Correlate to v/s Correlate with

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Correlate to v/s Correlate with

by varunrajwade » Sat Jul 12, 2008 12:54 pm
In a MGMAT test that I gave, I found a question in SC on correlate to v/s correlate with. I have seen both in the various Idiom lists that are floating around. Can anyone please clarify when to use which.

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correlate to vs. correlate with

by [email protected] » Tue Nov 11, 2008 9:40 pm
I agree now. Search Google and see people use both.
But Barron GMAT goes for correlate with. So I guess it should be right????
This reminds me of: relate to vs. relate with, btw

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by karmayogi » Wed Nov 12, 2008 12:44 am
I tried googling and went through couple of online dictionaries. At most of the place "correlated to" or "to correlated" is used. However, google clearly shows both, "correlated to" and "correlated with" are used evenly. So, as mentioned in Barron GMAT, is "correlated with" rule of thumb? or is it context dependent?

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by iamcste » Wed Nov 12, 2008 12:48 am
karmayogi wrote:I tried googling and went through couple of online dictionaries. At most of the place "correlated to" or "to correlated" is used. However, google clearly shows both, "correlated to" and "correlated with" are used evenly. So, as mentioned in Barron GMAT, is "correlated with" rule of thumb? or is it context dependent?

Most of times , Idiom depends on the usage..there are not thumb rules for all idioms....

Pls post the sentence and let us all see..which fits the bill

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by [email protected] » Wed Nov 12, 2008 5:20 pm
Here is the sentence in Barron Diagnostic Test

On the African continent, the incidence of vitamin deficiencies correlates positively with the level of solar radiation

Be careful! Correlate here is a verb, not adjective <be correlated with>

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by iamcste » Thu Nov 13, 2008 3:38 am
[email protected] wrote:Here is the sentence in Barron Diagnostic Test

On the African continent, the incidence of vitamin deficiencies correlates positively with the level of solar radiation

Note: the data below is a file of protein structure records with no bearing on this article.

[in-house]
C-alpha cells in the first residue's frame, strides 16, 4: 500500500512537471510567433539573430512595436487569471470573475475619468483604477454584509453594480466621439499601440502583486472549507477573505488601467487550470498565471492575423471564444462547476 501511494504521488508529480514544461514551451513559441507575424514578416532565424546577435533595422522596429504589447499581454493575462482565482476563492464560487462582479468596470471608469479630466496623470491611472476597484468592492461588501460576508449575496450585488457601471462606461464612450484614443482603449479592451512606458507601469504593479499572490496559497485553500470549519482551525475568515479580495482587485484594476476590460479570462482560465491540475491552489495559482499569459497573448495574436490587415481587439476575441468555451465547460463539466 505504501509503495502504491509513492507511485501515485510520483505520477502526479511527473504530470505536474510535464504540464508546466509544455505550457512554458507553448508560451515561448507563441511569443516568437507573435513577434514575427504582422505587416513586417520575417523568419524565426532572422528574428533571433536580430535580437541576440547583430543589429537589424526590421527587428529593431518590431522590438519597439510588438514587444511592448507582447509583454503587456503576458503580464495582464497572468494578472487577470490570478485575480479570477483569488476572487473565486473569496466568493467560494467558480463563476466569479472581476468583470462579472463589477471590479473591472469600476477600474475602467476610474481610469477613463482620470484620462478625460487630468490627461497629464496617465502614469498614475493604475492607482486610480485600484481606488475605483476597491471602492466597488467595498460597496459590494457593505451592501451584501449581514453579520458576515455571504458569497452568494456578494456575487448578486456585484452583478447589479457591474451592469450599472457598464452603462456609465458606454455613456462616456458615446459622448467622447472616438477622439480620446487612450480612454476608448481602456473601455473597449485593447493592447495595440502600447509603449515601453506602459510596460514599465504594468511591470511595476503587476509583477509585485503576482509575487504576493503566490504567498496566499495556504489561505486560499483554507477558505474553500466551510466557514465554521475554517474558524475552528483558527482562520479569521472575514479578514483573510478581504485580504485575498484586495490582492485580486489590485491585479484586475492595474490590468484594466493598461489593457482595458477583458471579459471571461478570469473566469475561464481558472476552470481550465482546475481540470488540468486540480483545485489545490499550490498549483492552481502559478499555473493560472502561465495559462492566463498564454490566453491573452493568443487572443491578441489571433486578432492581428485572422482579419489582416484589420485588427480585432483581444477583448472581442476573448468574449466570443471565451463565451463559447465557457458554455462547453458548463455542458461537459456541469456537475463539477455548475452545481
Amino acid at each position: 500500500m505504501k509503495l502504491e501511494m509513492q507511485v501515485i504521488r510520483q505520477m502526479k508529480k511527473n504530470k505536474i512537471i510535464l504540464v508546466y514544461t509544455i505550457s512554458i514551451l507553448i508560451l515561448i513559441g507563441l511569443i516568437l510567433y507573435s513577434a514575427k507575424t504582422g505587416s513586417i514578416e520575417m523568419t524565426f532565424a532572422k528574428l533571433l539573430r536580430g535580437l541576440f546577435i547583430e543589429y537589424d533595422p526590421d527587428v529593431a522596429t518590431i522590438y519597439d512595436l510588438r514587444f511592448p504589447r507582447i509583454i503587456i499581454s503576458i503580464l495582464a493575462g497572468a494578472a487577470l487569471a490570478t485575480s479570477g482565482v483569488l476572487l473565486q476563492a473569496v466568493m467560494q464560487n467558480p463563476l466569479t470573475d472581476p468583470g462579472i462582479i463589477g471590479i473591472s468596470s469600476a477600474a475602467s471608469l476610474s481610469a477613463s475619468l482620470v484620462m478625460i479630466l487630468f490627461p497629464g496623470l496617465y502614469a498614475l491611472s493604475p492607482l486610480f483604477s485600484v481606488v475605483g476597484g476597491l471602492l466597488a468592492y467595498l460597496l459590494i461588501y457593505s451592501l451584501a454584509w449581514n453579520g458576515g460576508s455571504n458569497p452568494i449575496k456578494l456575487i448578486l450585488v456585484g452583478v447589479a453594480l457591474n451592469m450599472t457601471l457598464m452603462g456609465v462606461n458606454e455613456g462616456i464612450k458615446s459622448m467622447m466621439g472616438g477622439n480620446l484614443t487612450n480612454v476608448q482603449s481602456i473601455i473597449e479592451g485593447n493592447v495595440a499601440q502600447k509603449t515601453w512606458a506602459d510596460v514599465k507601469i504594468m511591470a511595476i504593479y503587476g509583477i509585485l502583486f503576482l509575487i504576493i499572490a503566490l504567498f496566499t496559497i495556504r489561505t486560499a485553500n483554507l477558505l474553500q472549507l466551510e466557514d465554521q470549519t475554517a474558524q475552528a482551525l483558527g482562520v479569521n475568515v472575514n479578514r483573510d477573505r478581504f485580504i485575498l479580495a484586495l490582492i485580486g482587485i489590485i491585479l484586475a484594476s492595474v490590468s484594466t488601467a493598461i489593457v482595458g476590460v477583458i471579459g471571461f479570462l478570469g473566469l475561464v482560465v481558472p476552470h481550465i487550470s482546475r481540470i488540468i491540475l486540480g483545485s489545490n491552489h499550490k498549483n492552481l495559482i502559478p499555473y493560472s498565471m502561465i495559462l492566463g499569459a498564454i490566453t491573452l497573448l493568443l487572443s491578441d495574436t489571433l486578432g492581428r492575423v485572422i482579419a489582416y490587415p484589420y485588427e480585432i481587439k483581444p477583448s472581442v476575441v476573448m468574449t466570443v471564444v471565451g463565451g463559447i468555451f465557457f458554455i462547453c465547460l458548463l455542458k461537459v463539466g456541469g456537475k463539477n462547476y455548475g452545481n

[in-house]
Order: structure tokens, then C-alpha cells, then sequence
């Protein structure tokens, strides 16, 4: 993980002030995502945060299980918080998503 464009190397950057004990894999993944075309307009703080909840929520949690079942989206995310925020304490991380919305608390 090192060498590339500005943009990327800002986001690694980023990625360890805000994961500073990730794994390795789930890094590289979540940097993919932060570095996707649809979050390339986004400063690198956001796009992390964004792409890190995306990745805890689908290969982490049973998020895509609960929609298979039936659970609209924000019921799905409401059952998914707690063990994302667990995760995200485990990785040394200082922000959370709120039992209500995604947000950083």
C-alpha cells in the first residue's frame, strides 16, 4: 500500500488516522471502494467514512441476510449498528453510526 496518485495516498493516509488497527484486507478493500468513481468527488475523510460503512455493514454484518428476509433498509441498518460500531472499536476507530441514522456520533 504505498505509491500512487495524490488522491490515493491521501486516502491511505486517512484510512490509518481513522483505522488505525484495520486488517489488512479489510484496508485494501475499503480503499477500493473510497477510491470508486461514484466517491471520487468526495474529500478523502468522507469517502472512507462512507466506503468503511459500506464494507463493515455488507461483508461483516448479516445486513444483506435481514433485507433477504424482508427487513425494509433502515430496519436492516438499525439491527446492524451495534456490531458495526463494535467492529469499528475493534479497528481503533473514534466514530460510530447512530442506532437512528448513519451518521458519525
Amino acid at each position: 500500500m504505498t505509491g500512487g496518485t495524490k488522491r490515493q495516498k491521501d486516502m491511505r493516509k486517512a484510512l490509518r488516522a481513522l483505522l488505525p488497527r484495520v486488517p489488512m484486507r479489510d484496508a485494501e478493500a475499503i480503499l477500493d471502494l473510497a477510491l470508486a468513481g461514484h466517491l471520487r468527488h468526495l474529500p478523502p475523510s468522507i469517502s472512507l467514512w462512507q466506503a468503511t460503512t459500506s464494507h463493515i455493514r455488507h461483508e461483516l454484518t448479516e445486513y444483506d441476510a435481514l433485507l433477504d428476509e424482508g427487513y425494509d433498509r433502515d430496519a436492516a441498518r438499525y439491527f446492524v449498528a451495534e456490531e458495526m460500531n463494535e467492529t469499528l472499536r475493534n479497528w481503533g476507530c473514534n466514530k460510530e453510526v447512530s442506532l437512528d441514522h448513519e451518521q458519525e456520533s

Be careful! Correlate here is a verb, not adjective <be correlated with>

Corelate with looks good..but can you post the entire question to whether there is any better option

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by [email protected] » Thu Nov 13, 2008 10:56 am
On the African continent, the incidence of vitamin deficiencies correlates positively with the level of solar radiation
A. ...
B. deficiencies correlate positively with
C. deficiencies, correlate positively with,
D. deficiencies correlate positively to
E. deficiencies correlates positvely to

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by iamcste » Thu Nov 13, 2008 1:08 pm
[email protected] wrote:On the African continent, the incidence of vitamin deficiencies correlates positively with the level of solar radiation
A. ...
B. deficiencies correlate positively with
C. deficiencies, correlate positively with,
D. deficiencies correlate positively to
E. deficiencies correlates positvely to
It looks E

"The incidence" is singular and hence correlated

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by [email protected] » Thu Nov 13, 2008 7:30 pm
iamcste wrote:
[email protected] wrote:On the African continent, the incidence of vitamin deficiencies correlates positively with the level of solar radiation
A. ...
B. deficiencies correlate positively with
C. deficiencies, correlate positively with,
D. deficiencies correlate positively to
E. deficiencies correlates positvely to
It looks E

"The incidence" is singular and hence correlated
OA is A

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by doctortt » Sun Jan 25, 2009 8:36 pm
I'm lost on this one too. Barron said "deficiencies correlates positively with." Its explanation on this answer is vague.

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by hariharakarthi » Mon Jan 26, 2009 6:40 am
IMO corelates with is correct here.

Because, the sentence correlates the viatmin deficency with Sloar radition.
Comparing the effect of one on the other. hence "correlates with" sounds good.

Regards,
Karthi S.

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by nox104 » Mon Jan 26, 2009 12:06 pm
IMO, A.

incidence of ... correlates with..

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by revoltangel » Wed Feb 25, 2009 9:57 am
the proper idiom is “correlate … with” rather than “correlate … to.”

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by rdoy02 » Thu Mar 04, 2010 3:39 pm
It is "correlate with". Here is another question from MGMAT that tests almost identically:

According to a recent study by the Occupational Safety and Health Administration, the incidence of reported neck and back pain correlate positively to the amount of time spent in sitting positions at work.

correlate positively to

are correlated positively to

correlate positively with

correlates positively to

correlates positively with

OA is E...

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by TimBostick » Thu Jun 07, 2012 3:54 am
Frequently, the etymological root of the word gives some clues. Cor- in 'correlate' comes from the Latin word/prefix cum or con-, meaning 'with.' Granted this doesn't always apply, but in an ambiguous phrase, it's frequently better to match up with the Latin/Greek root.